I thought we all lived in one world. This idiom, though, says that there is more than one. What's more, to be worlds apart means to be completely different or in total disagreement. "The twins look alike but their characters are worlds apart." "Jack and Anna never agree on anything. They're worlds apart in their thinking."
Worth one's/its weight in gold
Winnie is so proud ! She says her new baby ( it's her first ! ) is such a wonderful little fellow that he's worth his weight in gold. What Winnie means is that her child is exceedingly valuable. "A little silence in the house world be worth its weight in gold to me," her husband sighed.
Worth one's salt
Long ago workers were paid wages in salt. In fact, our word salary comes from the Latin word for salt. From that, a person worth his salt is very worthy, either because he has a good character or because he is a competent and valuable worker. "You're sure worth your salt here," the boss said to Ryan.
Chips are down ( the )
A point during an important situation when you are forced to make a decision or take action.
A : I heard about a woman who survived a plane crash in the jungle and had to live for three weeks on worms and insects ! I could never do that -- I'd rather starve to death.
B : I disagree. I think that if the chips were down you'd eat anything.
A : Perhaps you're right. After all I do eat your cooking !
This expression originates from gambling. Bets are sometimes placed in the form of plastic counters called chips. when the chips are down or placed on the table the game is at a critical point because the players have committed heir money.
Eat humble pie
Be very submissive after regretting an action or words
A : Last week Charles accused his new secretary, Fiona, of stealing his wallet. It disappeared from his briefcase during lunchtime.
B : How awful ! I expect she lost her job immediately.
A : No, Charles gave her a pay rise. The next day he found his wallet at home. It hadn't been stolen after all, so he had to eat humble pie all week and offer Fiona more money before she agreed to stay !
In the Middle Ages umbles were the unpleasant but edible parts of a deer which were cooked in a pie. The best deer meat was eaten by the rich, whereas the umble pie was eaten by their servants who were of a lower social class. Over time the word umble became confused with the word humble which means meek or submissive to give the current expression. It is often used in the following forms, have to eat humble pie and make someone eat humble pie.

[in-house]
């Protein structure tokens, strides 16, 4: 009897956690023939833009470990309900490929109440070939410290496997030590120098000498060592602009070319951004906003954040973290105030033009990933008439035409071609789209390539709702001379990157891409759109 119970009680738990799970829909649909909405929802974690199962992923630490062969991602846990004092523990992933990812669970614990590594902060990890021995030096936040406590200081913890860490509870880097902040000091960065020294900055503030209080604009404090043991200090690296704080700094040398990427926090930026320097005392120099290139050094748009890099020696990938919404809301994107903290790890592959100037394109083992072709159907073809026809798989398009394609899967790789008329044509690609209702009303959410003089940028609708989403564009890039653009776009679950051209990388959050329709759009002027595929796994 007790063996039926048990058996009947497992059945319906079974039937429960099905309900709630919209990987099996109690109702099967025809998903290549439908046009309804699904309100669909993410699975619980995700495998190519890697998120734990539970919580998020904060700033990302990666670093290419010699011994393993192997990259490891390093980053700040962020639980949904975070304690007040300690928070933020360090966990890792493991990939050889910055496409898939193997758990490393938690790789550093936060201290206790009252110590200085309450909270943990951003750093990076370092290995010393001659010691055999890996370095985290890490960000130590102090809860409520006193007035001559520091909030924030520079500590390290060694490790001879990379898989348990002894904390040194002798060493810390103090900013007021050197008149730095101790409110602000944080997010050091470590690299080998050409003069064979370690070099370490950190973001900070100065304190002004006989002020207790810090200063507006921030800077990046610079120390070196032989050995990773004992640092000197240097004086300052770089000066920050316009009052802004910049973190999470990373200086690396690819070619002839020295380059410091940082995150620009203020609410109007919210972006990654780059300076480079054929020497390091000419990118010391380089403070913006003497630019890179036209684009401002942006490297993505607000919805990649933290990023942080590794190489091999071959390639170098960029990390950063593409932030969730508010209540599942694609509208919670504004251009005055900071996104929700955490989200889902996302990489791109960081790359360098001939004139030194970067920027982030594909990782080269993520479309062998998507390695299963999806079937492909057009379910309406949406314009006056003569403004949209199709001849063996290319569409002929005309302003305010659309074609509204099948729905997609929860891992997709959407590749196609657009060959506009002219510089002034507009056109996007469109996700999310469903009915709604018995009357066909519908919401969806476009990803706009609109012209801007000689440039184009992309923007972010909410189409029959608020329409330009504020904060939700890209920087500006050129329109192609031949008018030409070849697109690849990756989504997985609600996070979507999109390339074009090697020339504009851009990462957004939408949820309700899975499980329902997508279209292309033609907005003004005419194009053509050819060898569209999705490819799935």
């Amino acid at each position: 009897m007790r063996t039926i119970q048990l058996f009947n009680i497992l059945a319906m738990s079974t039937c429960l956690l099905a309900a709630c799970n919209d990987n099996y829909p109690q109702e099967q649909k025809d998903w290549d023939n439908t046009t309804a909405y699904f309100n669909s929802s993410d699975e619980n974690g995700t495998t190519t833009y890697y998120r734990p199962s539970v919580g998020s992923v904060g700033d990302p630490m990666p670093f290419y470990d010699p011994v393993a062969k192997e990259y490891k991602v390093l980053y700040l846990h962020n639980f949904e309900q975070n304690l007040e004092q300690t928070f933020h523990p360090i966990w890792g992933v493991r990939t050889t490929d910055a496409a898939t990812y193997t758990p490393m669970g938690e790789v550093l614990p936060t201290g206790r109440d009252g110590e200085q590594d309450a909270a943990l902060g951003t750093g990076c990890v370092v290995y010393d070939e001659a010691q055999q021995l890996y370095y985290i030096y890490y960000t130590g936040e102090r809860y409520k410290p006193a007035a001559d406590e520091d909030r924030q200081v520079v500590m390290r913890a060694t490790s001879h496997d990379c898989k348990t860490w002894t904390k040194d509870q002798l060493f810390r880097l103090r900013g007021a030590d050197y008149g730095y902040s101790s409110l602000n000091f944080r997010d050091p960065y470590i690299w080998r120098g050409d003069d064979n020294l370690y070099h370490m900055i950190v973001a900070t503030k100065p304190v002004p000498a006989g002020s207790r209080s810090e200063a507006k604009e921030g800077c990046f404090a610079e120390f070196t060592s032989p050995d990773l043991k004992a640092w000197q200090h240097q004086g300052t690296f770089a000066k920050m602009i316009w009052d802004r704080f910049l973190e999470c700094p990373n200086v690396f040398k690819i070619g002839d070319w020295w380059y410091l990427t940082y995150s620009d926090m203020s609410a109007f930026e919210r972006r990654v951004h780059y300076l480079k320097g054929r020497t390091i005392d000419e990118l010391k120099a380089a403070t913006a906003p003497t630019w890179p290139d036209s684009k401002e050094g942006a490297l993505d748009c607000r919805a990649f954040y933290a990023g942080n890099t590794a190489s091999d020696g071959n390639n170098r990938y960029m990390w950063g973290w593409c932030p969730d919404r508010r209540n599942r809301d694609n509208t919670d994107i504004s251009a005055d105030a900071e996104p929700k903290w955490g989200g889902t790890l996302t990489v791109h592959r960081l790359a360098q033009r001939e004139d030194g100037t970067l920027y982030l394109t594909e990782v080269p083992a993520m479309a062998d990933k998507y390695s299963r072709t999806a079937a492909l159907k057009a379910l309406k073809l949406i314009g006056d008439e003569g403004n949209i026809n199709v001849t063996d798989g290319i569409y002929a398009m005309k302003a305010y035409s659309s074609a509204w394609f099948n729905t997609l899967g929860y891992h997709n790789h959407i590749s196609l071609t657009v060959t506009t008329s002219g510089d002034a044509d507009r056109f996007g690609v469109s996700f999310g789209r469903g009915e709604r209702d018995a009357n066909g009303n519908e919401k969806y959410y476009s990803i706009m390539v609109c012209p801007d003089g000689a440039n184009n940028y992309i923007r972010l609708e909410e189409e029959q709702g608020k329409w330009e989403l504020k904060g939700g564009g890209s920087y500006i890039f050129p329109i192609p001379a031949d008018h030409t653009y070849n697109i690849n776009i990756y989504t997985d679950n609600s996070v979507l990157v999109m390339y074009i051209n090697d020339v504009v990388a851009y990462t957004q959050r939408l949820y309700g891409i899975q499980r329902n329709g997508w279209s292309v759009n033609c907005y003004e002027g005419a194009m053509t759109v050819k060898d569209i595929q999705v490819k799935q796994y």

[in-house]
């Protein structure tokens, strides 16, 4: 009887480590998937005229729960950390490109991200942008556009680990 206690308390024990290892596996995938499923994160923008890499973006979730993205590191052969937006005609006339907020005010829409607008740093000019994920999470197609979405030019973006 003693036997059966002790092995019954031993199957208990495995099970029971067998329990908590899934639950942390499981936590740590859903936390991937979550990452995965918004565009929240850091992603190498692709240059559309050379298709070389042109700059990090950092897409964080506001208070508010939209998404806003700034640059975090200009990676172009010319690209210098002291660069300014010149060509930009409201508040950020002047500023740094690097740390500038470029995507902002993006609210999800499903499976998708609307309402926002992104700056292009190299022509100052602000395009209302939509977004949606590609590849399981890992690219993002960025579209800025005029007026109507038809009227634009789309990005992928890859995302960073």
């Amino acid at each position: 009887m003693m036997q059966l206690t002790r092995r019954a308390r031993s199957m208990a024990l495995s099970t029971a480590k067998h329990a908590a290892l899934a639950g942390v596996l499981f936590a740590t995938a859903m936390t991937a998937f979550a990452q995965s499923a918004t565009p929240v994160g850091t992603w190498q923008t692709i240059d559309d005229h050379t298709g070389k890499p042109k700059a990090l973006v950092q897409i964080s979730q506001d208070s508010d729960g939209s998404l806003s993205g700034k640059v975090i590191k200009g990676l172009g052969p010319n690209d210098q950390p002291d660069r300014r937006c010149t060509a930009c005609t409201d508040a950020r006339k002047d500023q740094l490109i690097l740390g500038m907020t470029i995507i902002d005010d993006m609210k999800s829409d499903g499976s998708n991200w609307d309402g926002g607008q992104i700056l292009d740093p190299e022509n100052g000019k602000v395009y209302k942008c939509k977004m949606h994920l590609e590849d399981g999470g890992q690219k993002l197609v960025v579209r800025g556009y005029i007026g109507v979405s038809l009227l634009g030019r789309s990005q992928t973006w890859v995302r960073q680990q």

Blow hot and cold
Continually change one's mind about something/someone
A : I can't understand it. First my wife says she wants to go to Paris with me and then she doesn't. Why do you think she's blowing hot and cold ?
B : Well it's a lovely romantic idea to take her there but perhaps she's worried that it will cost you a lot of money -- hotels, air tickets, restaurants ... you know.
A : No, it can't be that. She'll be paying for everything !
This expression originates from one of the famous fable written by the ancient Greek author, Aesop. The story is about a man who meets a demon in a wood. The man blows on his hands to warm them and so the demon invites him home and gives him a bowl of hot soup. When the man starts blowing on his soup to cool it the demon is terrified and throws him out of the house. The reason is that he is frightened of anything which can blow hot and cold from the same mouth !
Like water off a duck's back
Be unaffected by an unpleasant experience
A : Anita, the ageing ballerina, is starring in a new production of 'San Lake'. All the newspaper critics said she was too old and should retire.
B : Oh dear, I'm sure Miss Anita was very upset when she read the reviews.
A : No, the comments were like water off a duck's back to Anita. She invited all the critics to her house and told them she was still the best dancer in the world !
It's very common to shorten the saying by omitting like. E.g. : It was water off a duck's back to Anita.
Run the gauntlet of something/someone